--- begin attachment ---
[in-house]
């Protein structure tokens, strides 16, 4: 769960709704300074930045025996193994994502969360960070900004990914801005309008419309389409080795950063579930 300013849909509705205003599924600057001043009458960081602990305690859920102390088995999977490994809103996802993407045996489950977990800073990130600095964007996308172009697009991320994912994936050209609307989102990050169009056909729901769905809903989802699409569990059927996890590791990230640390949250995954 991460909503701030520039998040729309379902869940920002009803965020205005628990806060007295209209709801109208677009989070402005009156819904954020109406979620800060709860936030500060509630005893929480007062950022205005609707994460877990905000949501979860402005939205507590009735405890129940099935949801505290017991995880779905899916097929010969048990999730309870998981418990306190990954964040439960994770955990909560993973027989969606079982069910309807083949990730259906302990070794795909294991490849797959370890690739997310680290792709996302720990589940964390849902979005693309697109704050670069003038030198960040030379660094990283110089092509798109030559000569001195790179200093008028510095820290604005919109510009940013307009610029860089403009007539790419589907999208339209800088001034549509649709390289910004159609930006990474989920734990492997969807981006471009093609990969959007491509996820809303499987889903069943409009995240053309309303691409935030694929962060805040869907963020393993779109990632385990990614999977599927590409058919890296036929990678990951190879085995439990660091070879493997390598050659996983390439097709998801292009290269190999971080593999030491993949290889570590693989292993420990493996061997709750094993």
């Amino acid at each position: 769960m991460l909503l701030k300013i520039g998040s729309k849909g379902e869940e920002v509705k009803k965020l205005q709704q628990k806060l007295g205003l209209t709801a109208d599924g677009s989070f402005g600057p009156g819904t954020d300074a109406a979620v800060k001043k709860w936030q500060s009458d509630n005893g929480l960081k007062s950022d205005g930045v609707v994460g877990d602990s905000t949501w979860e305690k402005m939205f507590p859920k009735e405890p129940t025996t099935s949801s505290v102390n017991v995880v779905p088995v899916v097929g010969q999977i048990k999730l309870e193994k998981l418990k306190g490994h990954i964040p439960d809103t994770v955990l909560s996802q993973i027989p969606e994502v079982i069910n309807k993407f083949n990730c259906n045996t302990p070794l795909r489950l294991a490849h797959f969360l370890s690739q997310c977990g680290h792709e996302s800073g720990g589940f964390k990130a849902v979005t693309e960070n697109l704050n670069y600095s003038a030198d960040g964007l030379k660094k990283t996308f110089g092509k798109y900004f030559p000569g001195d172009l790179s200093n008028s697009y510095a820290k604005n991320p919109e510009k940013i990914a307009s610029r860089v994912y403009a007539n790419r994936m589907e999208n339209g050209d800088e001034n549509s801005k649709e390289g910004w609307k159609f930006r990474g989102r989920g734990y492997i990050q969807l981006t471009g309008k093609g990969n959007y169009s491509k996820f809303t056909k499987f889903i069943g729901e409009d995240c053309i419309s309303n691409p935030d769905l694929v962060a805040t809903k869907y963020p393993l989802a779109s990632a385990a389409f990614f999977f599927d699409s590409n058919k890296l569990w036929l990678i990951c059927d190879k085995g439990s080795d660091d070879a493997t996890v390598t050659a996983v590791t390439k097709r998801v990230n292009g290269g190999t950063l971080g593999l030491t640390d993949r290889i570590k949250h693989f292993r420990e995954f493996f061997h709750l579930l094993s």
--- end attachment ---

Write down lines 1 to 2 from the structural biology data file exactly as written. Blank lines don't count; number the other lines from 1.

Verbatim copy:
[in-house]
């Protein structure tokens, strides 16, 4: 769960709704300074930045025996193994994502969360960070900004990914801005309008419309389409080795950063579930 300013849909509705205003599924600057001043009458960081602990305690859920102390088995999977490994809103996802993407045996489950977990800073990130600095964007996308172009697009991320994912994936050209609307989102990050169009056909729901769905809903989802699409569990059927996890590791990230640390949250995954 991460909503701030520039998040729309379902869940920002009803965020205005628990806060007295209209709801109208677009989070402005009156819904954020109406979620800060709860936030500060509630005893929480007062950022205005609707994460877990905000949501979860402005939205507590009735405890129940099935949801505290017991995880779905899916097929010969048990999730309870998981418990306190990954964040439960994770955990909560993973027989969606079982069910309807083949990730259906302990070794795909294991490849797959370890690739997310680290792709996302720990589940964390849902979005693309697109704050670069003038030198960040030379660094990283110089092509798109030559000569001195790179200093008028510095820290604005919109510009940013307009610029860089403009007539790419589907999208339209800088001034549509649709390289910004159609930006990474989920734990492997969807981006471009093609990969959007491509996820809303499987889903069943409009995240053309309303691409935030694929962060805040869907963020393993779109990632385990990614999977599927590409058919890296036929990678990951190879085995439990660091070879493997390598050659996983390439097709998801292009290269190999971080593999030491993949290889570590693989292993420990493996061997709750094993």